David Scadden, M.D. titled his book Cancerland: A Medical Memoir. Truthfully, it’s more of a scientific history book. There’s very little in it that constitutes memoir, in the sense of personal experiences. He does tell a bit of his mother’s cancer story, and some parts of integrating family life with being a physician.

On the other hand, Scadden discusses the science and medicine of cancer treatment. He’s actually participated, both clinically and by researching, so this is his personal experience. But from the reader’s perspective it doesn’t feel like a typical memoir.

Okay, now I’ve got that off my chest. Here’s the rest. Dr. Scadden is a driven and clearly compassionate physician. His story is complex, mostly because he’s been involved in some innovative cancer treatments.

Scadden explains these treatments in a way that balances science with layman’s terms. For example, he delves into stem cells, genetics, and immunotherapy, among other things. It’s complex stuff, and you need to know before you read that it takes some effort to absorb. But Scadden uses patient stories to help lighten the load.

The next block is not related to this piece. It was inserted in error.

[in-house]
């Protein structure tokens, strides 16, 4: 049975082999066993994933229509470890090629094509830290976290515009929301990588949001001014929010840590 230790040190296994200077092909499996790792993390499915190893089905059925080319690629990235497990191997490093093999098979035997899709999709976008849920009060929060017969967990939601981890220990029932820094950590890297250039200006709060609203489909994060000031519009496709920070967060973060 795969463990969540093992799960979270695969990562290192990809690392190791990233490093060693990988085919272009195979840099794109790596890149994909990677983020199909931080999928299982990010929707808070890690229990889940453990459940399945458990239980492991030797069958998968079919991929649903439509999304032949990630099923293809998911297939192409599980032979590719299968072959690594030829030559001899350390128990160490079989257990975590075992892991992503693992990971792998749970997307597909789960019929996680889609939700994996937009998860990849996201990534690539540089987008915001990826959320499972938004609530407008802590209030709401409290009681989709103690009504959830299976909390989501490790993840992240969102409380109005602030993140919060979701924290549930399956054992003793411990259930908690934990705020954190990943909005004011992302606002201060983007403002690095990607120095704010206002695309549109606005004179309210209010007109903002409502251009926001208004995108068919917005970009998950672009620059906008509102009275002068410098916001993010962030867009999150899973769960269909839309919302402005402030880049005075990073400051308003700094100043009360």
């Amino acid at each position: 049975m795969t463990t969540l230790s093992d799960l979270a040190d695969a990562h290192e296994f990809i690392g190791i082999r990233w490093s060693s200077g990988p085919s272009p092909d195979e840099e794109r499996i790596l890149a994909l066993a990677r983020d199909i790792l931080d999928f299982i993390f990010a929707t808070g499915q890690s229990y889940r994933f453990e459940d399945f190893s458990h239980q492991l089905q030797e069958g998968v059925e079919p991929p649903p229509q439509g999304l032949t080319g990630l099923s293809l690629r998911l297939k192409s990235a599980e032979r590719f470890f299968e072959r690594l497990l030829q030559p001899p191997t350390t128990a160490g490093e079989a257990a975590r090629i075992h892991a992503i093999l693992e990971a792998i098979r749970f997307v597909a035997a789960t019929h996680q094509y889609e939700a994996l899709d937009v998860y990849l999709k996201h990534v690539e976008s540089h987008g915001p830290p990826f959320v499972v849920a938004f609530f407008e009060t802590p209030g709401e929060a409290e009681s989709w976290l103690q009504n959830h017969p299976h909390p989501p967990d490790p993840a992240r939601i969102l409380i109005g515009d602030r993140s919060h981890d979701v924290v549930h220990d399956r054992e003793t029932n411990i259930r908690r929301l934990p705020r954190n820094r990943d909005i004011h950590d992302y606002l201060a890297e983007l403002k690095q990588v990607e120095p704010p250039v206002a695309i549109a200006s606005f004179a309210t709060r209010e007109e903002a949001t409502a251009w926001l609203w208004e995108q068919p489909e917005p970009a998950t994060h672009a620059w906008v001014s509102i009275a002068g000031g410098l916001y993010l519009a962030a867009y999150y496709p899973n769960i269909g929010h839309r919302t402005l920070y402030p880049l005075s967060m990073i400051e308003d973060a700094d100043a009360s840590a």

My conclusions

Dr. Scadden worked with another writer, Michael D’Antonio, to craft this book. It can’t have been easy to make such high-level science accessible to regular folks. And Scadden doesn’t get carried away with egotistical pronouncements. In fact, he seems pretty humble to me considering his experiences.

I appreciated learning about the other scientists with whom the author both learned and collaborated. No major scientific development happens instantaneously in a lab with a sole researcher. The team aspect of cancer research is quite evident here.

Having just read two other books about the early days of treating HIV / AIDS, this was a good companion. The two types of research complemented each other more than I realized. Those other books were The Great Believers and Taking Turns. Each of these three books is unique, and they form a valuable triad of knowledge.


Many thanks to NetGalley, the authors, St. Martin’s Press, and Thomas Dunne Books for the opportunity to read a digital ARC in exchange for this honest review. (Note: the photo above is stock photography, not the actual author.)